UPDATE: The County Supervisors approved La Paz County's tentative budget for the 2021-'22 fiscal year on July 20. The Pioneer will have details in a later story.
The La Paz County Supervisors are looking at how to eliminate a projected $2 million shortfall in the county’s general fund for fiscal year 2021-22. At work sessions with the county’s financial consultants July 12 and 14, various options were discussed, including a hiring freeze and furloughs for county employees of two to four days per month. The Supervisors made it clear such actions towards employees are not something they want to do.
“These things are not fun,” the Board’s Chairperson, District 2 Supervisor Duce Minor, said.
The county has until Monday, July 19 to approve a tentative budget and provide ways they are going to address the shortfall. County Administrator Megan Spielman said she was asking for herself and the financial consultants for direction at to what the supervisors wanted to do with the budget and address the shortfall.
Spielman said the county needed to make “smart and sustainable” changes to meet the current shortfall and have a better financial future.
“This is it,” she said. “We have to do this now. Everyone in this organization must decide what they want to give up today so we will have a sustainable future.”
It was noted by Spielman and the consultants that these efforts only affect the budget for FY 2021-22. They do not address the almost $4 million general fund shortfall from previous years. Spielman and the consultants said that shortfall is something that will need to be addressed.
The July 12 work session included a presentation from consultants Vanessa Burke and Russ Branson of the Pun Group, the financial advising firm hired by the county. They said the projected revenue for the general fund is $15.1 million, but expenditures are projected at $17.25 million. This will produce a shortfall of $2.15 million.
Burke said a healthy general fund would have a surplus of 16.67 percent. Given the funds needed to have an adequate contingency, Burke said 23.6 percent of the county’s general fund is deficit.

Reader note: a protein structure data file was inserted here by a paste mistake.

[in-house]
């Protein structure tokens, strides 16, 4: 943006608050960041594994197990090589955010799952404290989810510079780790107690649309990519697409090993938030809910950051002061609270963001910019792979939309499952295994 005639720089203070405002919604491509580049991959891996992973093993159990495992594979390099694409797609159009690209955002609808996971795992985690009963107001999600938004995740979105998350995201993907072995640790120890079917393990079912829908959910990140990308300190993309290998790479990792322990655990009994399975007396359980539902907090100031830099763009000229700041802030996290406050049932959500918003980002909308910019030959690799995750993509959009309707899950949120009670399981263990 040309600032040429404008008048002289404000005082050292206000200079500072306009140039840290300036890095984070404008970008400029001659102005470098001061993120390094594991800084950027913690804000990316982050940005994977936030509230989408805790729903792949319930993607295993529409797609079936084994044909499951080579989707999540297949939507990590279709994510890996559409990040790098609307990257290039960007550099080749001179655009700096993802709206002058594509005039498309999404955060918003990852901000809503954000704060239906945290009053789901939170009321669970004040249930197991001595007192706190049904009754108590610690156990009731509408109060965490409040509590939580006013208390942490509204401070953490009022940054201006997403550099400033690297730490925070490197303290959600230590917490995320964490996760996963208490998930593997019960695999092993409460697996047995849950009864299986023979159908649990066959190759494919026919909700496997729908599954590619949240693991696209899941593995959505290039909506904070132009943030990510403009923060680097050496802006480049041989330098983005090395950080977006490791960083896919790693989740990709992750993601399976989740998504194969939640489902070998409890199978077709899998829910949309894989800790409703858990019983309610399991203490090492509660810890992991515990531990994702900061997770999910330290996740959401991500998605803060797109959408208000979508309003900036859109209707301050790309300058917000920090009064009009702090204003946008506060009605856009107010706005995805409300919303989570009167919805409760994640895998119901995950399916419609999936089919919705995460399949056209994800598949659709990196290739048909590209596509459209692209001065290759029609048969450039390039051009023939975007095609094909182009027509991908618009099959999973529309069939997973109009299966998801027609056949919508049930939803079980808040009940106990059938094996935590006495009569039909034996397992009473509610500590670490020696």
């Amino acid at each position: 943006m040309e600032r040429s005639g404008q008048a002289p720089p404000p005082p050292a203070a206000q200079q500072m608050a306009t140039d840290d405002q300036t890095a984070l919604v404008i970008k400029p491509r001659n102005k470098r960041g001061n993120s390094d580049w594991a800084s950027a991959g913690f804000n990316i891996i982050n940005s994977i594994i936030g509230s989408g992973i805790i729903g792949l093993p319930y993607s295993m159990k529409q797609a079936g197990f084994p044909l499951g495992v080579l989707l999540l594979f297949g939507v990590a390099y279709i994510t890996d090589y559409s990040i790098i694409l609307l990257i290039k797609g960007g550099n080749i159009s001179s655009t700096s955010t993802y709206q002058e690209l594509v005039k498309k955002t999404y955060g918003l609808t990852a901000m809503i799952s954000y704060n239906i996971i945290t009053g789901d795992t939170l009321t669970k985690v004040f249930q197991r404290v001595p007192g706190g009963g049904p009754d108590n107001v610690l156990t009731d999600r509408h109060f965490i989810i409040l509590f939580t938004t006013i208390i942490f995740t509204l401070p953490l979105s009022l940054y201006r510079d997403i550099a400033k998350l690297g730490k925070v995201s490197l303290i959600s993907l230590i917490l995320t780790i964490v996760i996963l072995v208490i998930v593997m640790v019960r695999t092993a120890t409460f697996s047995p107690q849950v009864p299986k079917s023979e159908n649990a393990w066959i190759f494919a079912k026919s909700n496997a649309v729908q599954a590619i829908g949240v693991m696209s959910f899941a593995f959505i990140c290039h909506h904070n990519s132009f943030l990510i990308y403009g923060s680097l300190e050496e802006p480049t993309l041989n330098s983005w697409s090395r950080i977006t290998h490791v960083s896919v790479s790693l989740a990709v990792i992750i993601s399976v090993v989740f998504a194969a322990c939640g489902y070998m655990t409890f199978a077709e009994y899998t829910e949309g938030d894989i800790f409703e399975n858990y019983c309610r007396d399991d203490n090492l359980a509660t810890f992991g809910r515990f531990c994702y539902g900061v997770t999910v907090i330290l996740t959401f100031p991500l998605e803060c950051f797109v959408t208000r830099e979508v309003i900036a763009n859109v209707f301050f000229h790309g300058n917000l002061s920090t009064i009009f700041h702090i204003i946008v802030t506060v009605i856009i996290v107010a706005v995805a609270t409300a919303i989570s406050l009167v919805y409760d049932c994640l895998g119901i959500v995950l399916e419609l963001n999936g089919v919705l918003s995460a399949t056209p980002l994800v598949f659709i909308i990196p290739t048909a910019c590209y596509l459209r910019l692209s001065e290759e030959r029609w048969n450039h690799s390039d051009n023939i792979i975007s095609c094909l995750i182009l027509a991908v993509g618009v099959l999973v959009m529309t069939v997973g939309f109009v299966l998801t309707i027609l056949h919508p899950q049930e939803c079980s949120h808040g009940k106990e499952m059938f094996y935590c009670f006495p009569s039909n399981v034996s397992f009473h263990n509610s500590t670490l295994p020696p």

For the general fund to become financially sound, Burke said they will need to address the $4.1 million shortfall from previous years and add an additional $3 million.
Of the 109 county funds, including the general fund, Burke said negative balances came out to $6.6 million while positive balances came to $23.2 million. She noted the positive balances are mostly in restricted funds that cannot be used for the general fund.
“Only a small portion of revenue is within your control,” Burke told the Supervisors. “The county must learn to live within the limits of its revenue sources.”
Branson said 63 percent of the county’s labor costs, or $12.2 million, came from the general fund. About $7 million came from other funds. He said the Sheriff’s Office and the jail had the highest labor costs of all the departments.
Burke said 70.5 percent of the county’s general fund expenditures go to employee salaries and benefits. She added the county has 275 employees.
Burke and Branson offered several alternatives for employee costs. These included a hiring freeze and simply not filling open positions. They also offered two furlough options. To furlough county employees for 8 hours per week would produce a $1.06 million surplus for the general fund. To furlough county employees for 8 hours every two weeks would produce a surplus of $415,000 for the general fund.
These furloughs would apply to non-public safety employees.
Spielman said her preference was for a hiring freeze and furloughs. She said they were also looking at consolidating some county departments.
District 3 Supervisor Holly Irwin said some departments have employment requirements due to grants and other outside funding that they receive. She said she was glad they were talking about furloughs and not Reductions-in-Force (RIF).
“Those didn’t work in 2017,” she said.
Two county department heads had comments regarding the proposals. Sheriff Will Ponce said regular public financial reports were needed. These would allow department heads to keep better track of their budgets and how much money they actually had to spend.
Assessor Anna Camacho asked how much county employees would lose per year with the furlough proposals. She was told it would be an average of approximately $2,900 per year.
Minor said he wanted solutions to the shortfall that did not include furloughs or any reductions in pay for employees. He said that would be best for everyone. He said it was up to the department heads and the staff to do what they could to make furloughs unnecessary.
“It’s horrible that we’re talking about people’s lives and livelihoods,” he said.
Minor added that the county needs to adopt policies and habits so they do not have more financial crises in the future. He said the county had started following such habits during and after the 2017 financial crisis, but they stopped following these ideas and began falling back on old habits.
“I hate it that we’re here,” he said. “We did this to ourselves. We were making progress in 2017, but we stopped following those ideas. If we don’t stick to it this time, we’ll be right back here. I want to get this done right, so we don’t end up here again.”
Minor said the county will adopt a budget, and the supervisors will get monthly reports so they can make adjustments to the budget if they are needed. He added he felt confident the supervisors were getting real numbers to work with.
“We were getting smoke and mirrors,” he said.
“The numbers aren’t pretty,” he said. “We’re trying to minimize the pain for everyone.”